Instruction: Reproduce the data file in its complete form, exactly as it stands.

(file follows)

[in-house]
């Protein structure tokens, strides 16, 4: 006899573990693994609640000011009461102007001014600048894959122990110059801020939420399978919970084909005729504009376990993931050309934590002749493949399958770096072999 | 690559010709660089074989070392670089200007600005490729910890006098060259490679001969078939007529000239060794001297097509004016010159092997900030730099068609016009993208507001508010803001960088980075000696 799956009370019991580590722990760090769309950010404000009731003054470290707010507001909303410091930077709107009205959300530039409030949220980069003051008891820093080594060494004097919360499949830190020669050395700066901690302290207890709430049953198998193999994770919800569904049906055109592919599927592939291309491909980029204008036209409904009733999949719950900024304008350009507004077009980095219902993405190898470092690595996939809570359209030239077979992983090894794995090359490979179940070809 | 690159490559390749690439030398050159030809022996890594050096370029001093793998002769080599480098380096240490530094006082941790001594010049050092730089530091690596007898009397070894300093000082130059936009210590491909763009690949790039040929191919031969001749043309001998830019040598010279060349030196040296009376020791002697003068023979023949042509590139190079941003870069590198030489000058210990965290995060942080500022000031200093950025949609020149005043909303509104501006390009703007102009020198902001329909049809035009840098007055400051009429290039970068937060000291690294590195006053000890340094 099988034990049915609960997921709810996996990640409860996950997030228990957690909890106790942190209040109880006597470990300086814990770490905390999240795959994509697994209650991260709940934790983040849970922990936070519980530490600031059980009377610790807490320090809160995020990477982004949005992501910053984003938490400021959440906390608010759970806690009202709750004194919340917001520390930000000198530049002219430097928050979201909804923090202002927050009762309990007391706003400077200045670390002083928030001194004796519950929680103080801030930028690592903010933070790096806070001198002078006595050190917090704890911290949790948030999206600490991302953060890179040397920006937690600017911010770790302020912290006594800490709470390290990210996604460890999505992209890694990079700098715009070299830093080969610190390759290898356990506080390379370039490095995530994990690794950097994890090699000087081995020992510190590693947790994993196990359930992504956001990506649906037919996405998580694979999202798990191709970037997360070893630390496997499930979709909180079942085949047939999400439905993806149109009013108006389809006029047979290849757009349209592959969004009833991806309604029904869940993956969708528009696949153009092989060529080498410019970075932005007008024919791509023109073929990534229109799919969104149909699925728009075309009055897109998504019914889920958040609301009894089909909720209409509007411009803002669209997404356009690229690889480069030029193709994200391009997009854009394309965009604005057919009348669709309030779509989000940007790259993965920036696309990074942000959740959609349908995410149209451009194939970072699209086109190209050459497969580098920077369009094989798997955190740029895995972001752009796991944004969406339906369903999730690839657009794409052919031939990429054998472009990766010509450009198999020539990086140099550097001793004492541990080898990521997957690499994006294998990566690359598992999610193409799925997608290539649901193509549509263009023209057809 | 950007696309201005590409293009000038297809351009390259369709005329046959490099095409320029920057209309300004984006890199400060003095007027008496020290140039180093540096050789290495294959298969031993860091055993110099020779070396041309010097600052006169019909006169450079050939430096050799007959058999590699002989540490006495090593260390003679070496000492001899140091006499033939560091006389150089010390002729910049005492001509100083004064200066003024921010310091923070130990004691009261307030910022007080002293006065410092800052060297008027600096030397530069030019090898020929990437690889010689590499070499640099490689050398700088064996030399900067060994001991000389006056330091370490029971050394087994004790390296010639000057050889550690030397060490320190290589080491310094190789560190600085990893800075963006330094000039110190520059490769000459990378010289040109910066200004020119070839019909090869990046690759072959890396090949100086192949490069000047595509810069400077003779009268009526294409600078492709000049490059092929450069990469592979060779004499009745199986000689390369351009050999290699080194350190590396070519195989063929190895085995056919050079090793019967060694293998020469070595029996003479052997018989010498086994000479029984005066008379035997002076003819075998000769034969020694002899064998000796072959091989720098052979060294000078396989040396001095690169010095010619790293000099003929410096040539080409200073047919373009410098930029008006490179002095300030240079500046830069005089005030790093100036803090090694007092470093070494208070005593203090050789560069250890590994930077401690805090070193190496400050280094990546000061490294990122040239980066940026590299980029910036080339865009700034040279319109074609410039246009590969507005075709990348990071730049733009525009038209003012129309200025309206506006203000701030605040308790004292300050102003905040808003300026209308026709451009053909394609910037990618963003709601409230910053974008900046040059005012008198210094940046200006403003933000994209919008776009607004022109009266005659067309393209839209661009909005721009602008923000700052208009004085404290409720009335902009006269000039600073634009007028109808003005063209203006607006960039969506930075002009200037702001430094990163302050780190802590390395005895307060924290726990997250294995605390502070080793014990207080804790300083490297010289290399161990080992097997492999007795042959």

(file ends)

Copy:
[in-house]
């Protein structure tokens, strides 16, 4: 006899573990693994609640000011009461102007001014600048894959122990110059801020939420399978919970084909005729504009376990993931050309934590002749493949399958770096072999 | 690559010709660089074989070392670089200007600005490729910890006098060259490679001969078939007529000239060794001297097509004016010159092997900030730099068609016009993208507001508010803001960088980075000696 799956009370019991580590722990760090769309950010404000009731003054470290707010507001909303410091930077709107009205959300530039409030949220980069003051008891820093080594060494004097919360499949830190020669050395700066901690302290207890709430049953198998193999994770919800569904049906055109592919599927592939291309491909980029204008036209409904009733999949719950900024304008350009507004077009980095219902993405190898470092690595996939809570359209030239077979992983090894794995090359490979179940070809 | 690159490559390749690439030398050159030809022996890594050096370029001093793998002769080599480098380096240490530094006082941790001594010049050092730089530091690596007898009397070894300093000082130059936009210590491909763009690949790039040929191919031969001749043309001998830019040598010279060349030196040296009376020791002697003068023979023949042509590139190079941003870069590198030489000058210990965290995060942080500022000031200093950025949609020149005043909303509104501006390009703007102009020198902001329909049809035009840098007055400051009429290039970068937060000291690294590195006053000890340094 099988034990049915609960997921709810996996990640409860996950997030228990957690909890106790942190209040109880006597470990300086814990770490905390999240795959994509697994209650991260709940934790983040849970922990936070519980530490600031059980009377610790807490320090809160995020990477982004949005992501910053984003938490400021959440906390608010759970806690009202709750004194919340917001520390930000000198530049002219430097928050979201909804923090202002927050009762309990007391706003400077200045670390002083928030001194004796519950929680103080801030930028690592903010933070790096806070001198002078006595050190917090704890911290949790948030999206600490991302953060890179040397920006937690600017911010770790302020912290006594800490709470390290990210996604460890999505992209890694990079700098715009070299830093080969610190390759290898356990506080390379370039490095995530994990690794950097994890090699000087081995020992510190590693947790994993196990359930992504956001990506649906037919996405998580694979999202798990191709970037997360070893630390496997499930979709909180079942085949047939999400439905993806149109009013108006389809006029047979290849757009349209592959969004009833991806309604029904869940993956969708528009696949153009092989060529080498410019970075932005007008024919791509023109073929990534229109799919969104149909699925728009075309009055897109998504019914889920958040609301009894089909909720209409509007411009803002669209997404356009690229690889480069030029193709994200391009997009854009394309965009604005057919009348669709309030779509989000940007790259993965920036696309990074942000959740959609349908995410149209451009194939970072699209086109190209050459497969580098920077369009094989798997955190740029895995972001752009796991944004969406339906369903999730690839657009794409052919031939990429054998472009990766010509450009198999020539990086140099550097001793004492541990080898990521997957690499994006294998990566690359598992999610193409799925997608290539649901193509549509263009023209057809 | 950007696309201005590409293009000038297809351009390259369709005329046959490099095409320029920057209309300004984006890199400060003095007027008496020290140039180093540096050789290495294959298969031993860091055993110099020779070396041309010097600052006169019909006169450079050939430096050799007959058999590699002989540490006495090593260390003679070496000492001899140091006499033939560091006389150089010390002729910049005492001509100083004064200066003024921010310091923070130990004691009261307030910022007080002293006065410092800052060297008027600096030397530069030019090898020929990437690889010689590499070499640099490689050398700088064996030399900067060994001991000389006056330091370490029971050394087994004790390296010639000057050889550690030397060490320190290589080491310094190789560190600085990893800075963006330094000039110190520059490769000459990378010289040109910066200004020119070839019909090869990046690759072959890396090949100086192949490069000047595509810069400077003779009268009526294409600078492709000049490059092929450069990469592979060779004499009745199986000689390369351009050999290699080194350190590396070519195989063929190895085995056919050079090793019967060694293998020469070595029996003479052997018989010498086994000479029984005066008379035997002076003819075998000769034969020694002899064998000796072959091989720098052979060294000078396989040396001095690169010095010619790293000099003929410096040539080409200073047919373009410098930029008006490179002095300030240079500046830069005089005030790093100036803090090694007092470093070494208070005593203090050789560069250890590994930077401690805090070193190496400050280094990546000061490294990122040239980066940026590299980029910036080339865009700034040279319109074609410039246009590969507005075709990348990071730049733009525009038209003012129309200025309206506006203000701030605040308790004292300050102003905040808003300026209308026709451009053909394609910037990618963003709601409230910053974008900046040059005012008198210094940046200006403003933000994209919008776009607004022109009266005659067309393209839209661009909005721009602008923000700052208009004085404290409720009335902009006269000039600073634009007028109808003005063209203006607006960039969506930075002009200037702001430094990163302050780190802590390395005895307060924290726990997250294995605390502070080793014990207080804790300083490297010289290399161990080992097997492999007795042959």